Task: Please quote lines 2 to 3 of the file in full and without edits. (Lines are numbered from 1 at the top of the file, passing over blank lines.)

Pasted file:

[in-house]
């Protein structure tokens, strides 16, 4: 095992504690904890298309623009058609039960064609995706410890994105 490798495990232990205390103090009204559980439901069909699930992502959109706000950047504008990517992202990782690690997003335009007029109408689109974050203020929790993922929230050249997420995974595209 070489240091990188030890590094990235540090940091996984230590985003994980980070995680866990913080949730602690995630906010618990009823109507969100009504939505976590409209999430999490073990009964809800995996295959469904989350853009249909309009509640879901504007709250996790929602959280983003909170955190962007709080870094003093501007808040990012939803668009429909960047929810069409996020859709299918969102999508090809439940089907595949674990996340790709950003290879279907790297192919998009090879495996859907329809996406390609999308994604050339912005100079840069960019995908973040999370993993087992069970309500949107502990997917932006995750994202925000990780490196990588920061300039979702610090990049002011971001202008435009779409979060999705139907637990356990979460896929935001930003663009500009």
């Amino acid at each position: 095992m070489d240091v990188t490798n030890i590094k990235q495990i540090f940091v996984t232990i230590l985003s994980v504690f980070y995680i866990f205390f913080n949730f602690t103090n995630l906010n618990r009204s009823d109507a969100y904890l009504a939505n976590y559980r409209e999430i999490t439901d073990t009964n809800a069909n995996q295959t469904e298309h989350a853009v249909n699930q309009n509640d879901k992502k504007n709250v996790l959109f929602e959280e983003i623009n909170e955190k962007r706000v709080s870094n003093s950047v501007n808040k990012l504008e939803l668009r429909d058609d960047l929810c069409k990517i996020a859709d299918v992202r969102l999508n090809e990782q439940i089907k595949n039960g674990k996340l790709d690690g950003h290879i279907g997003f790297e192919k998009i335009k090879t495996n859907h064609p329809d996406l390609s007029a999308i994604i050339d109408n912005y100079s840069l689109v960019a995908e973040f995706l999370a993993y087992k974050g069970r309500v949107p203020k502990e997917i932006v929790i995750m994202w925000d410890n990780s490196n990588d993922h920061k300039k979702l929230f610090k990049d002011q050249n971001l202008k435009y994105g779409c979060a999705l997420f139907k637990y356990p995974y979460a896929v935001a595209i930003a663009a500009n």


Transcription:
């Protein structure tokens, strides 16, 4: 095992504690904890298309623009058609039960064609995706410890994105 490798495990232990205390103090009204559980439901069909699930992502959109706000950047504008990517992202990782690690997003335009007029109408689109974050203020929790993922929230050249997420995974595209 070489240091990188030890590094990235540090940091996984230590985003994980980070995680866990913080949730602690995630906010618990009823109507969100009504939505976590409209999430999490073990009964809800995996295959469904989350853009249909309009509640879901504007709250996790929602959280983003909170955190962007709080870094003093501007808040990012939803668009429909960047929810069409996020859709299918969102999508090809439940089907595949674990996340790709950003290879279907790297192919998009090879495996859907329809996406390609999308994604050339912005100079840069960019995908973040999370993993087992069970309500949107502990997917932006995750994202925000990780490196990588920061300039979702610090990049002011971001202008435009779409979060999705139907637990356990979460896929935001930003663009500009």
């Amino acid at each position: 095992m070489d240091v990188t490798n030890i590094k990235q495990i540090f940091v996984t232990i230590l985003s994980v504690f980070y995680i866990f205390f913080n949730f602690t103090n995630l906010n618990r009204s009823d109507a969100y904890l009504a939505n976590y559980r409209e999430i999490t439901d073990t009964n809800a069909n995996q295959t469904e298309h989350a853009v249909n699930q309009n509640d879901k992502k504007n709250v996790l959109f929602e959280e983003i623009n909170e955190k962007r706000v709080s870094n003093s950047v501007n808040k990012l504008e939803l668009r429909d058609d960047l929810c069409k990517i996020a859709d299918v992202r969102l999508n090809e990782q439940i089907k595949n039960g674990k996340l790709d690690g950003h290879i279907g997003f790297e192919k998009i335009k090879t495996n859907h064609p329809d996406l390609s007029a999308i994604i050339d109408n912005y100079s840069l689109v960019a995908e973040f995706l999370a993993y087992k974050g069970r309500v949107p203020k502990e997917i932006v929790i995750m994202w925000d410890n990780s490196n990588d993922h920061k300039k979702l929230f610090k990049d002011q050249n971001l202008k435009y994105g779409c979060a999705l997420f139907k637990y356990p995974y979460a896929v935001a595209i930003a663009a500009n």